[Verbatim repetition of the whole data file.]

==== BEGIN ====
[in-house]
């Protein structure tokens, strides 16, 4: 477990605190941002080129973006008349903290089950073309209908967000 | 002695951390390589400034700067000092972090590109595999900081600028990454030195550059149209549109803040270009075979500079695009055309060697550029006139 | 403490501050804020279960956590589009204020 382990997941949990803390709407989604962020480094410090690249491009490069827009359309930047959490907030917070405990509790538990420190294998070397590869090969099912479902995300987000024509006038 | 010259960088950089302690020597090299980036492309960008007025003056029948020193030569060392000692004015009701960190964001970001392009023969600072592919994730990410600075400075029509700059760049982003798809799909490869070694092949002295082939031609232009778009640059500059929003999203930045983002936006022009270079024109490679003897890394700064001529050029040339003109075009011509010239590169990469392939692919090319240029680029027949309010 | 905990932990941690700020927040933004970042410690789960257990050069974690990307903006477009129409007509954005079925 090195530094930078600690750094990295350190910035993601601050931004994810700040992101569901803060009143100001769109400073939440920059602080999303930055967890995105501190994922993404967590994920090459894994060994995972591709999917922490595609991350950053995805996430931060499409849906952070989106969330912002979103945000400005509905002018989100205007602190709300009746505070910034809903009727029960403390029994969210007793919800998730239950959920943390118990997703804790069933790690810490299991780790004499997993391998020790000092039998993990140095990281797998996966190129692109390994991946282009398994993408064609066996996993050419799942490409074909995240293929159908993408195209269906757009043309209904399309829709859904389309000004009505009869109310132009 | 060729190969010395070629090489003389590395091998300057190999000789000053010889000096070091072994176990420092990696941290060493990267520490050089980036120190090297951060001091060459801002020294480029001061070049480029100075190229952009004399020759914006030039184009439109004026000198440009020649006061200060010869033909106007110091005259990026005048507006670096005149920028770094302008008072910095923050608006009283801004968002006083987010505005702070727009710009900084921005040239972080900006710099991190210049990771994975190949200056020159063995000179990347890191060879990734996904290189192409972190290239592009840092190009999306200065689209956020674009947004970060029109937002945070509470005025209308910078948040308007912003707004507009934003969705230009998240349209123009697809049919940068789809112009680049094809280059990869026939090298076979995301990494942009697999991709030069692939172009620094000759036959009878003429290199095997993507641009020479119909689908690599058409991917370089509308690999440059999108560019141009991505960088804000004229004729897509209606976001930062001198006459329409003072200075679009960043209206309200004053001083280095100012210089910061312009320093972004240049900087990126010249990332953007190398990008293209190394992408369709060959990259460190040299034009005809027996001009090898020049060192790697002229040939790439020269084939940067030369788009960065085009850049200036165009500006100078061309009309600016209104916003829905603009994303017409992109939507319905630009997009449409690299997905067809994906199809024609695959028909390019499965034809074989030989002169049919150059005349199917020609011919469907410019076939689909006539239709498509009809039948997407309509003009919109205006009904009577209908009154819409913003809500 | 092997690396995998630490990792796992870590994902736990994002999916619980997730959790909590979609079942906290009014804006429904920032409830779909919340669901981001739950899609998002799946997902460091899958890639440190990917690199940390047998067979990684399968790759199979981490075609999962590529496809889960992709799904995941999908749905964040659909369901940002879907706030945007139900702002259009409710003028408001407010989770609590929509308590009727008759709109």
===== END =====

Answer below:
[in-house]
């Protein structure tokens, strides 16, 4: 477990605190941002080129973006008349903290089950073309209908967000 | 002695951390390589400034700067000092972090590109595999900081600028990454030195550059149209549109803040270009075979500079695009055309060697550029006139 | 403490501050804020279960956590589009204020 382990997941949990803390709407989604962020480094410090690249491009490069827009359309930047959490907030917070405990509790538990420190294998070397590869090969099912479902995300987000024509006038 | 010259960088950089302690020597090299980036492309960008007025003056029948020193030569060392000692004015009701960190964001970001392009023969600072592919994730990410600075400075029509700059760049982003798809799909490869070694092949002295082939031609232009778009640059500059929003999203930045983002936006022009270079024109490679003897890394700064001529050029040339003109075009011509010239590169990469392939692919090319240029680029027949309010 | 905990932990941690700020927040933004970042410690789960257990050069974690990307903006477009129409007509954005079925 090195530094930078600690750094990295350190910035993601601050931004994810700040992101569901803060009143100001769109400073939440920059602080999303930055967890995105501190994922993404967590994920090459894994060994995972591709999917922490595609991350950053995805996430931060499409849906952070989106969330912002979103945000400005509905002018989100205007602190709300009746505070910034809903009727029960403390029994969210007793919800998730239950959920943390118990997703804790069933790690810490299991780790004499997993391998020790000092039998993990140095990281797998996966190129692109390994991946282009398994993408064609066996996993050419799942490409074909995240293929159908993408195209269906757009043309209904399309829709859904389309000004009505009869109310132009 | 060729190969010395070629090489003389590395091998300057190999000789000053010889000096070091072994176990420092990696941290060493990267520490050089980036120190090297951060001091060459801002020294480029001061070049480029100075190229952009004399020759914006030039184009439109004026000198440009020649006061200060010869033909106007110091005259990026005048507006670096005149920028770094302008008072910095923050608006009283801004968002006083987010505005702070727009710009900084921005040239972080900006710099991190210049990771994975190949200056020159063995000179990347890191060879990734996904290189192409972190290239592009840092190009999306200065689209956020674009947004970060029109937002945070509470005025209308910078948040308007912003707004507009934003969705230009998240349209123009697809049919940068789809112009680049094809280059990869026939090298076979995301990494942009697999991709030069692939172009620094000759036959009878003429290199095997993507641009020479119909689908690599058409991917370089509308690999440059999108560019141009991505960088804000004229004729897509209606976001930062001198006459329409003072200075679009960043209206309200004053001083280095100012210089910061312009320093972004240049900087990126010249990332953007190398990008293209190394992408369709060959990259460190040299034009005809027996001009090898020049060192790697002229040939790439020269084939940067030369788009960065085009850049200036165009500006100078061309009309600016209104916003829905603009994303017409992109939507319905630009997009449409690299997905067809994906199809024609695959028909390019499965034809074989030989002169049919150059005349199917020609011919469907410019076939689909006539239709498509009809039948997407309509003009919109205006009904009577209908009154819409913003809500 | 092997690396995998630490990792796992870590994902736990994002999916619980997730959790909590979609079942906290009014804006429904920032409830779909919340669901981001739950899609998002799946997902460091899958890639440190990917690199940390047998067979990684399968790759199979981490075609999962590529496809889960992709799904995941999908749905964040659909369901940002879907706030945007139900702002259009409710003028408001407010989770609590929509308590009727008759709109």